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Ida Review: A Beautiful Story of Hard Choices

IDA, a film by Pawel Pawlikowsk


This writer has an affinity for Post New Wave Eastern European cinema. Filmmakers living in Eastern Europe in the 1950s and the 1960s (Milos Foreman and Roman Polanski are the ones that had the most success in mainstream American Cinema) had lived under the two extremes of totalitarian governments-the Nazis (Fascism) and the Soviets (Communism) in their lifetimes. Being forced to conform and repress themselves on a continual basis certainly affected them and gave them plenty to say through their art.
Ida (directed by Paweł Pawlikowski and written by Rebecca Lenkiewicz) has the feel of the Post New Wave Eastern European cinema. It follows the story of Anna (Agata Trzebuchowska, whose performance and expressive eyes are so moving in this film, she was born to play a woman who has to repress herself and hopefully we’ll see her and many more films in the future) a novice num who is on the verge of her vows when her mother superior tells her to visit her only living relative, her aunt Wanda (Agata Kulesza, also wonderful in this film). Anna learns that her real name is Ida Lebenstein and that her Jewish parents were murdered during the Nazi occupation of Poland. She and her Aunt decide to set out together to find where her parents were buried to get closure.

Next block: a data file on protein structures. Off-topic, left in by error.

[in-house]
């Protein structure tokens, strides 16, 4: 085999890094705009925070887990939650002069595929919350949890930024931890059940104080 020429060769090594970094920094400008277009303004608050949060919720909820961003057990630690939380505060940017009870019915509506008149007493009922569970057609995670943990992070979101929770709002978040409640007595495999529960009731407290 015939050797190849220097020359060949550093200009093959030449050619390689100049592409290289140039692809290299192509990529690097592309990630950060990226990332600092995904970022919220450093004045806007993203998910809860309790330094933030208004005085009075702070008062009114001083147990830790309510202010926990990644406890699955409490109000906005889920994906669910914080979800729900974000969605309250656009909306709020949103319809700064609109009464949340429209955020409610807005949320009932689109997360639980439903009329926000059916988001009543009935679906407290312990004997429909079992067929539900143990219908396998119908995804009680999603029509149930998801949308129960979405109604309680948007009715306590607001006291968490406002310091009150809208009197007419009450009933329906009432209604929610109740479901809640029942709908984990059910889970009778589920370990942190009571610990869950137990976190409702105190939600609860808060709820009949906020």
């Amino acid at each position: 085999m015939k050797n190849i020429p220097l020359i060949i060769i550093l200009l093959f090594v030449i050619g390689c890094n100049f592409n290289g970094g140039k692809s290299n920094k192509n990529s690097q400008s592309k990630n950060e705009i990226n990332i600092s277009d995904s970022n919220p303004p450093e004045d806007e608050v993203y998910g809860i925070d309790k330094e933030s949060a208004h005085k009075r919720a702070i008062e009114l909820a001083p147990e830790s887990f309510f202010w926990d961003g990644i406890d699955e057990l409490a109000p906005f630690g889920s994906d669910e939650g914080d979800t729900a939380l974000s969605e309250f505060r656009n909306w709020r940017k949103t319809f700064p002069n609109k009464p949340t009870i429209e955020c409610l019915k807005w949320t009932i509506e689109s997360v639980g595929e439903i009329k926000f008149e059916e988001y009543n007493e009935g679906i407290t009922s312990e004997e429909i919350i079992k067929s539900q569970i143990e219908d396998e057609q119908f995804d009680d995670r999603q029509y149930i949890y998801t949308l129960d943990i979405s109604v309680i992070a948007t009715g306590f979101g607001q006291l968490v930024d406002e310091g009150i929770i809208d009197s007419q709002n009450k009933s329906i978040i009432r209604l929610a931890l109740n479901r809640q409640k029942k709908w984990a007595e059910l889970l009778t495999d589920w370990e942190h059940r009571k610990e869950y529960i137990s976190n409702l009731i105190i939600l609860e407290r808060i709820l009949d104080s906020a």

While Ida has been living a life of conformity, obedience and personal repression in her religious order (the audience gets to see a few images early in the film and is allowed to make that deduction themselves rather than having Ida talk about it in a conversation with Wanda. Images have as much or more importance than conversation in this film), the audience discovers that while Wanda appears to be more at liberty to live her life than Ida; she has been living with secrets. Being a high powered prosecutor during the Stalinist Soviet occupation of Poland has forced her to live in just as much repression as Ida. Her actions throughout the film show just how much has affected her.
It’s hard to not go into spoilers too much, but the themes, images and stories play out beautifully in this film. Ida ultimately has to make a choice between two lives of conformity, and her choice could certainly spark up a lot of discussion among audience members. This writer will probably buy the DVD for this film.